Being right is not a right

Living and working with people gives so many opportunities to learn how to negotiate, discuss, hear, and be heard in everyday conversations. Internet discussions are also full of these opportunities, but committed to media rather than in real time. So many learning opportunities are becoming available to me with a small change in my thinking.

What typically runs through my mind when having a discussion in which I feel we are not “agreeing”:

I hate being misunderstood. When someone takes something I say wrong, I get frustrated. If they had responded the correct way to my statement, then I could make my point better. I have to back up and explain to them another way, so they get the precise point I was making. Then I feel better and the conversation can proceed.

What my calmer (deeper? wiser?) self who observes the mind’s antics is starting to understand:

I hate being misunderstood. I feel a need to be known as correct and precise. When someone takes something I say wrong, If people don’t respond according to my plan, I get frustrated overthink the mismatch and make myself unhappy. If they had responded the correct way in agreement with my fantasy to my statement, then I could make my point better I could tell myself that this was a good conversation. I have to back up and explain to them another way, so they get the precise point I was making. By staying with my version of how things should go, I stay within my comfort zone. Then I feel better and the conversation can proceed.

I have started to do a couple of things during challenging conversations, and the results are delightful.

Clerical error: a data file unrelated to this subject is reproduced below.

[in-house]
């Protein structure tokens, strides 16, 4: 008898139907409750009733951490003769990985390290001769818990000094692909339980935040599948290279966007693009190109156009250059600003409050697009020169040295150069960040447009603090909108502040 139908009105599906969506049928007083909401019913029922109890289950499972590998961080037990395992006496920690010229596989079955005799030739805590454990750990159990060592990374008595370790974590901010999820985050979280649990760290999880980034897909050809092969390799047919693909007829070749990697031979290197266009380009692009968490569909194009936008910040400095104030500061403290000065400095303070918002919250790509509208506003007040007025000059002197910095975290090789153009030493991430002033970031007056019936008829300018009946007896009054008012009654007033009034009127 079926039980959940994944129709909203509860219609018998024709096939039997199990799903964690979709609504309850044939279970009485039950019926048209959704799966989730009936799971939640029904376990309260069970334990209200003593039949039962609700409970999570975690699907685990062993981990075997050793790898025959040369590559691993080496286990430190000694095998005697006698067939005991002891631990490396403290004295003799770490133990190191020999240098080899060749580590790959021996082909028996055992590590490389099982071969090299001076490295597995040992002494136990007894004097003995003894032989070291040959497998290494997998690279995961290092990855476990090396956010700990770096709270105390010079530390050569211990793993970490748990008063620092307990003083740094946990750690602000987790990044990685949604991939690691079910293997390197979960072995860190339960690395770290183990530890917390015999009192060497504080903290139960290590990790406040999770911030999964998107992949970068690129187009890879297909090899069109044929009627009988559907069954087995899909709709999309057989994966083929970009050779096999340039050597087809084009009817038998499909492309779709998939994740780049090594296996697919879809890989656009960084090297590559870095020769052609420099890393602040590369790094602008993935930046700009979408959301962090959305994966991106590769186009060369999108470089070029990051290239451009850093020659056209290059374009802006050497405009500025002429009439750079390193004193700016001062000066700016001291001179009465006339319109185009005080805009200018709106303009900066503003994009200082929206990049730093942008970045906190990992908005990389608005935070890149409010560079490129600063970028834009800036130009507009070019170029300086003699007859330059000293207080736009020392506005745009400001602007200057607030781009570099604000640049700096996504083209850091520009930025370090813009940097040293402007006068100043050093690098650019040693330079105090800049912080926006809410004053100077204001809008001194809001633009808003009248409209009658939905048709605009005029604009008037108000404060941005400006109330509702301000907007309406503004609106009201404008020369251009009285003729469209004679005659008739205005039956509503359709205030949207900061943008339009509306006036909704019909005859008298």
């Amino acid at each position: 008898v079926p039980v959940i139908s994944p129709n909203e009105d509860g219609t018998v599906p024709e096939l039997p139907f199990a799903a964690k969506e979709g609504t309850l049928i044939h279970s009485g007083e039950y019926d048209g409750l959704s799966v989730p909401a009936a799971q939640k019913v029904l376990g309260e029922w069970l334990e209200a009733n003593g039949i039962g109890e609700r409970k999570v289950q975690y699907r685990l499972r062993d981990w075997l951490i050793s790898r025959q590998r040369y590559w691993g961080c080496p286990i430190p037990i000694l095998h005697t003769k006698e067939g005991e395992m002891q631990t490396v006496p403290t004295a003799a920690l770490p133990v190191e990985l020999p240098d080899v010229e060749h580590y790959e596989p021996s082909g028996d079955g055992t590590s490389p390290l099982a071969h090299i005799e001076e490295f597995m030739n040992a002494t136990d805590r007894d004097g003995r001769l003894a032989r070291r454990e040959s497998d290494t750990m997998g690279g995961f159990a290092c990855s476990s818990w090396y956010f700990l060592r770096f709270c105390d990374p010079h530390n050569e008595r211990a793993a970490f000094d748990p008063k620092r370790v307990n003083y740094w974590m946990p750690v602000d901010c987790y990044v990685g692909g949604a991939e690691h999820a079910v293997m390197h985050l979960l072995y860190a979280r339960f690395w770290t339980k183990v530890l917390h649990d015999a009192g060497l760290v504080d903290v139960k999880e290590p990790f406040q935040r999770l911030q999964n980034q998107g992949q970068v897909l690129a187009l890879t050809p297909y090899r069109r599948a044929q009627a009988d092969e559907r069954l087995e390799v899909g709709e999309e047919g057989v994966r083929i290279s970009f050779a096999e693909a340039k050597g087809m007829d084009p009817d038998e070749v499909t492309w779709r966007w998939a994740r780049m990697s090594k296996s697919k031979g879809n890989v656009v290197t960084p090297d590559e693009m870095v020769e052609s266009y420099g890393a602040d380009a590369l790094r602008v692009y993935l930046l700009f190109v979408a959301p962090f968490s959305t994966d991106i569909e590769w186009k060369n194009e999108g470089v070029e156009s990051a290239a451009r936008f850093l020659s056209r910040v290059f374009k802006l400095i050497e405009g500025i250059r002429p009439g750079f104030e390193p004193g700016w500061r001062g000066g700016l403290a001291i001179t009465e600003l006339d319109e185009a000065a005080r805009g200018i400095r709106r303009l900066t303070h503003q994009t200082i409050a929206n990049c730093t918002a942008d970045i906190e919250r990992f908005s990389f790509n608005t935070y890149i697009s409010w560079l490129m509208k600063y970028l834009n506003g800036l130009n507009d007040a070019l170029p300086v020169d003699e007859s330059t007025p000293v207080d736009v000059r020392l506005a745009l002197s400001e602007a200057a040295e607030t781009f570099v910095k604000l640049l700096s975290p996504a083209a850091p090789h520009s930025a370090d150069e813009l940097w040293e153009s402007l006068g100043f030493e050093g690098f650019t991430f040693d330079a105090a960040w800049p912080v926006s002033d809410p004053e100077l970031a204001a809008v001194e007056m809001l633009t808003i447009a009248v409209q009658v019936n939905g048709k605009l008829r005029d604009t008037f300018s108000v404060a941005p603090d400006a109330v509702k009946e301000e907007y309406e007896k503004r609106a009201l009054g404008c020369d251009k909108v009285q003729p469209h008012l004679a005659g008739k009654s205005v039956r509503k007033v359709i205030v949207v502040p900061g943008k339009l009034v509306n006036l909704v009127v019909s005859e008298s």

1. I pause for a few seconds before responding verbally. I let the annoyance-thought sit in my mind for a few seconds before talking. That alone usually causes it to weaken a bit.
  2. Then I ask a mental question or two. What new angle are they bringing to the conversation that I had not considered? What are some ways that they might be right?
  3. After the pause, I respond with an acknowledgement that provides space that can be filled in later, like “OK”, “Ah, all right”, “Oh, I hadn’t thought of that”, “I’m not sure I understand what you mean”, and one that is usually loved: “Good point”. These are all invitations to participation, and will suspend a judgement.

Employing these steps helps me to move with the conversation, rather than keeping the thought “they don’t get it” ruminating in my mind and turning off my receptivity. When I move with the conversation, it often ends up being about something other than I initially thought. It leads to less irritation and more peace. I learn, and I smile at what a bitch I was in my own mind.

If you enjoy this blog, you can read more by grabbing a copy of Sane Singing: A Guide to Vocal Progress, available in print and ebook now!

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